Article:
CF of the Lowcountry | So You Stand All Day?

In the Community

So You Stand All Day?

May 11, 2015
Community Foundation staff have adopted "Stand-Up" desks in their daily routine. Read about it here.

Community Foundation of the Lowcountry staff have adopted "Stand-Up" desks in our daily routine. Read about our experiences here.

That’s an…interesting set up you have.” “So you stand all day?” “That is unusual.”

These are some of the comments my colleagues and I have experienced over the last year as many of our staff have chosen to transition to standing desks. It has been an exciting year for our staff -- learning about the benefits of standing desks, rearranging our offices and then rearranging them again, and answering all of the questions we get about our new office set up.

About a year ago, I began researching a standing desk to use here at Community Foundation of the Lowcountry. The idea had been brewing for a while, having seen previous co-workers use them. Once I mentioned the idea to other staff members, they were immediately on board and the idea took wing (or stood on its feet, as it were). As an office of mostly women, a good deal of time was spent deliberating the aesthetic appeal of one design over another, which shade best fits the décor of our offices, etc. We ordered our desks and spent the time immediately after delivery struggling to fit piece “A” with part “B.”

Then came the hard part -- slowing adjusting our bodies from sitting all day to standing. Each of us gradually transitioned to more standing, while layering in the necessary breaks. It took a different amount of time for each of us to eventually get comfortable standing for long periods of time. Now, it is standard practice for those of us who have chosen to participate.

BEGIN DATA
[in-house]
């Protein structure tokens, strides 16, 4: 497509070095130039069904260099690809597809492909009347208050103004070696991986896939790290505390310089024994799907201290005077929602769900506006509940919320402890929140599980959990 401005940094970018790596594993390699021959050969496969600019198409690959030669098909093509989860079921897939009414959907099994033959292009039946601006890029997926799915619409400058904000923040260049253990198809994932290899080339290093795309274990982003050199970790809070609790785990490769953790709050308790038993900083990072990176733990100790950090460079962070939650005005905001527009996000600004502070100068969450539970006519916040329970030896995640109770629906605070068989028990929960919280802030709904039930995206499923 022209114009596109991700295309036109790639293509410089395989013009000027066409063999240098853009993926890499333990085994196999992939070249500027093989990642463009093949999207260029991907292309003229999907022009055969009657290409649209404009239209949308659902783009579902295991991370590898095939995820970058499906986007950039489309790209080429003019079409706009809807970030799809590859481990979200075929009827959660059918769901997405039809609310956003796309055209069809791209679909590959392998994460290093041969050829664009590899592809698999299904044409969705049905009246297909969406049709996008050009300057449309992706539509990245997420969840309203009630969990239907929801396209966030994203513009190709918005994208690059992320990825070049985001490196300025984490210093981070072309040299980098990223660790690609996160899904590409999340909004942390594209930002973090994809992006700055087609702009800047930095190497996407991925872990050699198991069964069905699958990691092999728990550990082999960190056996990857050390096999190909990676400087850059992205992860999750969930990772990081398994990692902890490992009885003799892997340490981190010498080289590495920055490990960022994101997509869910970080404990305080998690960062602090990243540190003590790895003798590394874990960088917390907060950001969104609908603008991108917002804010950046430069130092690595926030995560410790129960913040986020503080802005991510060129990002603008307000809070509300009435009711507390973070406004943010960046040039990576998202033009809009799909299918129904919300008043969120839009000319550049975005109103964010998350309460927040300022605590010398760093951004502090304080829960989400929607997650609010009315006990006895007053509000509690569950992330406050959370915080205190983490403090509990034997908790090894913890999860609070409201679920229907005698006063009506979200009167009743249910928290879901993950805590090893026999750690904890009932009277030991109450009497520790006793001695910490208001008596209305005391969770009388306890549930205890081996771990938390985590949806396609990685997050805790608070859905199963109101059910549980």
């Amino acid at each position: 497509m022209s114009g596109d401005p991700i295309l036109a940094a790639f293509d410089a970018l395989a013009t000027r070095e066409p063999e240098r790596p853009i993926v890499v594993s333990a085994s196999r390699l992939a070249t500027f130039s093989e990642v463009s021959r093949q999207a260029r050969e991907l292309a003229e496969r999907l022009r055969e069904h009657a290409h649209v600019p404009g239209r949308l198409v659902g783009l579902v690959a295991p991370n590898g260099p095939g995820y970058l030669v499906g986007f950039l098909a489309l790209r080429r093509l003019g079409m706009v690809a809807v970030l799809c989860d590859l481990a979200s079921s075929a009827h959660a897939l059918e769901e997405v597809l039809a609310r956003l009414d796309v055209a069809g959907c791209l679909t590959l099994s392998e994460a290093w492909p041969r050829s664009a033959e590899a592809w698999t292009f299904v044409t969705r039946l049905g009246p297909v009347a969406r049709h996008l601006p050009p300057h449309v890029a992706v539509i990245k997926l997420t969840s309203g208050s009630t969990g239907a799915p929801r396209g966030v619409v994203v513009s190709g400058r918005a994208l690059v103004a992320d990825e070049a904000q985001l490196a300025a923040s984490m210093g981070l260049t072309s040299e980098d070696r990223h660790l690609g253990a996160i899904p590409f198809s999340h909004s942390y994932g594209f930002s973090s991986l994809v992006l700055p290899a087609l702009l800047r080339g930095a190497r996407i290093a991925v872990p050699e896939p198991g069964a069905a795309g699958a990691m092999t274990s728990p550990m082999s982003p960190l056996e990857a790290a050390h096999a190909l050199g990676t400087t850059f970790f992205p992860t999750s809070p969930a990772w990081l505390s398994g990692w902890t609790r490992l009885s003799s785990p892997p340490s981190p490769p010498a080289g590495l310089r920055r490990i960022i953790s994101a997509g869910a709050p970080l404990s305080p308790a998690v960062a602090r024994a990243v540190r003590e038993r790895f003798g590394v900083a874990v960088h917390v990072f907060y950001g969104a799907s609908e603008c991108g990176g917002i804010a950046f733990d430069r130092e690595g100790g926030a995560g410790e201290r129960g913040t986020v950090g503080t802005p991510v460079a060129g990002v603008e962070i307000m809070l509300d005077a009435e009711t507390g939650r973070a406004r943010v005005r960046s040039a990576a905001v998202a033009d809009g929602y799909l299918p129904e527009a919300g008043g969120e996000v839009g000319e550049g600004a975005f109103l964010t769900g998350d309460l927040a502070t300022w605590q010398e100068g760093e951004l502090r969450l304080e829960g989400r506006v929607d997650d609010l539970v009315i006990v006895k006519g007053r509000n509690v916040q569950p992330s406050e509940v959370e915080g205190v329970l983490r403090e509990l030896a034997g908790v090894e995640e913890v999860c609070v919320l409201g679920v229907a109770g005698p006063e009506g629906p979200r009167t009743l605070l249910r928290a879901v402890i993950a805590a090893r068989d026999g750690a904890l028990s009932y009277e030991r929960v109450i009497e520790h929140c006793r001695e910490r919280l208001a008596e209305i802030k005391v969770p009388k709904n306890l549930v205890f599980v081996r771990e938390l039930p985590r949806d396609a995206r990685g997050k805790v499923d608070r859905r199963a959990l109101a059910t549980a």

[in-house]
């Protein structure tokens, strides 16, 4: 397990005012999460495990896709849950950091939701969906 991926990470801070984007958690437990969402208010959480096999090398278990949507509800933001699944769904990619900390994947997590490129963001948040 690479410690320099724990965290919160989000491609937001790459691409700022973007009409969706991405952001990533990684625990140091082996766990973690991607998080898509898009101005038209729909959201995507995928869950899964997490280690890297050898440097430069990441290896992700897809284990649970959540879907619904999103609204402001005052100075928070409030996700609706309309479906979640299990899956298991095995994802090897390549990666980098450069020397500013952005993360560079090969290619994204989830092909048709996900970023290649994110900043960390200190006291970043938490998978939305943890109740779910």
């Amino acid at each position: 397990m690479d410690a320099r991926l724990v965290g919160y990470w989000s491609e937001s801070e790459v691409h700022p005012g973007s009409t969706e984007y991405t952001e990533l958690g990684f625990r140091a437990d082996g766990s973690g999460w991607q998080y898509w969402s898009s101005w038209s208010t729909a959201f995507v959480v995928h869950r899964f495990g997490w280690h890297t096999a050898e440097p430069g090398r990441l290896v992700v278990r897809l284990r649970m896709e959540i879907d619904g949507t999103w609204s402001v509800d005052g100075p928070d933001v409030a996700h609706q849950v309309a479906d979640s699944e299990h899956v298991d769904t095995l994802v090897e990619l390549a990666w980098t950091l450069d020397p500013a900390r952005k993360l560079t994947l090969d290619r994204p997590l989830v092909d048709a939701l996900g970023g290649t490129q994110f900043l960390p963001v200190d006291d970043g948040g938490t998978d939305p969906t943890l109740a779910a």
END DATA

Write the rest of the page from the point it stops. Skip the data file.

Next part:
Why go to the trouble, you might ask. There are numerous studies that have recently highlighted the dangers of a sedentary lifestyle. According to a study conducted by the Centers for Disease Control. “Prolonged sitting time (as a specific instance of sedentary behavior), independent of physical activity, has emerged as a risk factor for various negative health outcomes. Study results have demonstrated associations of prolonged sitting time with premature mortality; chronic diseases such as cardiovascular disease, diabetes, and cancer; metabolic syndrome; and obesity1.” There is evidence that suggests that even regular physical exercise may not counteract the damage that can be done by a sedentary work life. The remedy for that may be standing. While standing, your body is constantly making “micro-movements,” aligning your posture and promoting balance. The overall idea is the promotion of more activity and reduction of the amount of time spent sitting or being inactive.

We, of course, have encountered our share of naysayers. “That’s just a fad, give it a couple of months and you will all be sitting down,” is a frequently heard statement. In truth, there are no current studies that scientifically link standing desks to improved health2. However, after a year of standing, I can say that I will not be abandoning my standing desk. Some of my colleagues have even taken it further. A glance through our office will show balance pads, chairs that incorporate a balance ball, and other indicators that we are all making a conscious effort to improve our health and overall well-being.

What I have noticed on a personal level is that I am more active. I am already up, so it is no big deal to dash down the hall to the printer or across my office for a file. I seem to move quicker as well, and I feel (even if I have no real metrics to back it up) that my overall productivity has been enhanced. Almost immediately, I felt my posture improve – a lifelong struggle my mother can attest to. My neck and shoulder muscles, always prone to tension, seem more relaxed in this posture. And, if the mood strikes and no one is watching, I might even bust a move to music while I am typing away.

As I mentioned before, it has been an interesting year. I have learned that I have flamingo tendencies. (For some reason, I like to stand on one foot.) I have learned that most people are interested enough to ask questions, and maybe we have inspired a couple of people to make the change. (I am picturing the balance ball chair that numerous people have “tested out” as they visit our office.) The biggest sacrifice has been the loss of being able to wear high heels. As someone who stands at five feet, this is no small sacrifice. But I know my heart, health, and productivity thank me. I’m learning to love flats. That might take a little longer to get used to than standing up.

Cassie Mead
Donor Services Associate
Community Foundation of the Lowcountry

1 Reducing Occupational Sitting Time and Improving Worker Health: The Take-a-Stand Project, 2011 Retrieved from

2 Stand up for Better Health? Maybe Not Retrieved from

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